This really isn’t true. The alternative is that T-Mobile (and obviously Sprint) will NOT be able to compete with them. They simply don’t have enough spectrum. Yes, T-Mobile has enough to service it’s current customer base and offer good service. But it won’t be cutting edge and will be similar to the early deployment of LTE, when it has taken years for T-Mobile to catch up. Thus in order to remain competitive they will spend a fortune buying as much spectrum as they can, continuing to gobble up smaller carriers and making deals to acquire spectrum that att/Verizon no longer want (like Band 12 spectrum they purchased from VZ). The cost to acquire those holdings is even higher, less efficient and fast, and will also raise prices. This merger is the only way to create a true third competitor in the 5G space. Unless you want T-Mobile to remain third place forever, always playing catch up.

        Keep in mind the only reason T-Mobile was able to get to the spectrum holdings they have now is by using the billions of dollars paid by ATT after that failed merger to buy up sums of spectrum like 700mhz from verizon. Without that merger breakup fee, T-Mobile would be nothing more than a regional player. And that’s no disrespect to the great job Legere has done. It’s just the reality.

  • aglee89

    I get the frustration/hesitation on the merger but at the same time the losers either way are Tmobile customers. Either we get more spectrum and coverage with higher prices, or we get left behind in the 5g race and have a network that will continue to trail the other 2 for a little less money. I for one would like to be on the leading side of the next lte technology, it was just 2 years ago I was able to get lte inside buildings for the first time, while at&t and Verizon customers were having no problems for several years.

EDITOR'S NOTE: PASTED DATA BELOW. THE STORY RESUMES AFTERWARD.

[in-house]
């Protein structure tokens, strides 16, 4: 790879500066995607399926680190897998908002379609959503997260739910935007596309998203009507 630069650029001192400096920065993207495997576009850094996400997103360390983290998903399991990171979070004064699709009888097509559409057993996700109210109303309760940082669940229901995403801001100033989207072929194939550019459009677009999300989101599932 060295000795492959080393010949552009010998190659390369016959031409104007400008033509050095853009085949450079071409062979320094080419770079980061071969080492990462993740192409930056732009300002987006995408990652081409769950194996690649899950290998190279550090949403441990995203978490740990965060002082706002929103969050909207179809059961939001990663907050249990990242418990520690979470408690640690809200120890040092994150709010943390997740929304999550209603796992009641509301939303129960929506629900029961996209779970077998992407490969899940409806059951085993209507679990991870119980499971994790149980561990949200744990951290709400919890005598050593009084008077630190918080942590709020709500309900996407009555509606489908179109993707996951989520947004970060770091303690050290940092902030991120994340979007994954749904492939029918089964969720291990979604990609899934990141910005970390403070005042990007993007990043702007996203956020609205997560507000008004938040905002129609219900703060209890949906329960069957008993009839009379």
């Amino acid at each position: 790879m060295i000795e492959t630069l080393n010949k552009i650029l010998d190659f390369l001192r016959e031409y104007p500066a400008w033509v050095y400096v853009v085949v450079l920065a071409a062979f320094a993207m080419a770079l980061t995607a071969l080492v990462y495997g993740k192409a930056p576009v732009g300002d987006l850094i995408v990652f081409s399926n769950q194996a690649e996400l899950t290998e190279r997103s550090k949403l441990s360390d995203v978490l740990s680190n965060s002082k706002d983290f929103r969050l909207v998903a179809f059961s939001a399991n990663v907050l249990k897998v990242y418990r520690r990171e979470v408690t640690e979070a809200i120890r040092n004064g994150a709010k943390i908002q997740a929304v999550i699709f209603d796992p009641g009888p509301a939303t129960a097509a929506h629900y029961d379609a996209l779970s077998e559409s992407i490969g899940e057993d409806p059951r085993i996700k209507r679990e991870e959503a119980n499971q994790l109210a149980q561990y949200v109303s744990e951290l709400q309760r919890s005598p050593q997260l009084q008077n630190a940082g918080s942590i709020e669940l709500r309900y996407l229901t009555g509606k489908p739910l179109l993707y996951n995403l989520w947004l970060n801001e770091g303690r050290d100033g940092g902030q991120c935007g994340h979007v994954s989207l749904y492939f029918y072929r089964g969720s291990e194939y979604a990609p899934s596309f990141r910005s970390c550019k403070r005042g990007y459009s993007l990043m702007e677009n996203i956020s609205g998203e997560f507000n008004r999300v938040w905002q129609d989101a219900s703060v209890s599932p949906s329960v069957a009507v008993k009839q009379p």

• JStatt

      Not higher prices. AT&T and Verizon are still viable competitors, and to get approved for the merger New T-mo will have to give up enough spectrum to form a new smaller player (smaller than sprint yet still viable).

  • JStatt

    If this merger falls through, T-Mobile will have to make one or both of two poor choices: 1.) Spend vast sums of money buying up as much extra spectrum as they can, mostly spectrum other carriers don’t need or which isn’t very effiecent. This raises costs and could also lead to higher prices and/or 2.) Keep pricing relatively low, don’t raise capex dramatically and accept the reality of being the third place large regional carrier similar to the early days of LTE. T-Mobile simply doesn’t have anywhere near the spectrum, on their own, as the Big 2. 600mhz is great, but that’s really not even fully 5G capable. Not the dramatic 5G speeds that will truly expand the space. It’s more like really fast current WiFi speeds outside your home. It won’t be able to deliver the ultra fast speeds that customers will need, especially compared to what the big carriers will offer. It will take their plan to go after fixed 5G (to compete with your fixed home internet) pretty much off the table too.

    Plus, Sprint will eventually die without this merger and be sold piece meal anyway. They are hemorrhaging money and have few pathways out. Thus their 2.5ghz spectrum may be sold in some form to the Big 2 in the end, which is worse for everyone. It’s not about eliminating competition, it’s about making sure there are more than two realistic competitions in 5G. Without this merger, there won’t be.

    • Acdc1a

      You’re discounting the Dish spectrum that must be deployed or returned. T-Mobile could certainly work with Dish to get that spectrum deployed in a hurry. It’s about eliminating a competitor as much as anything else, and getting a return on investment for the Germans. Don’t buy the hype.

      • SirStephenH

        And the Dish spectrum matches up perfectly with T-Mobile’s current holdings unlike with Sprint. I believe that the first of Dish’s spectrum is set to be taken away in a year and they’re not even anywhere close to deploying it.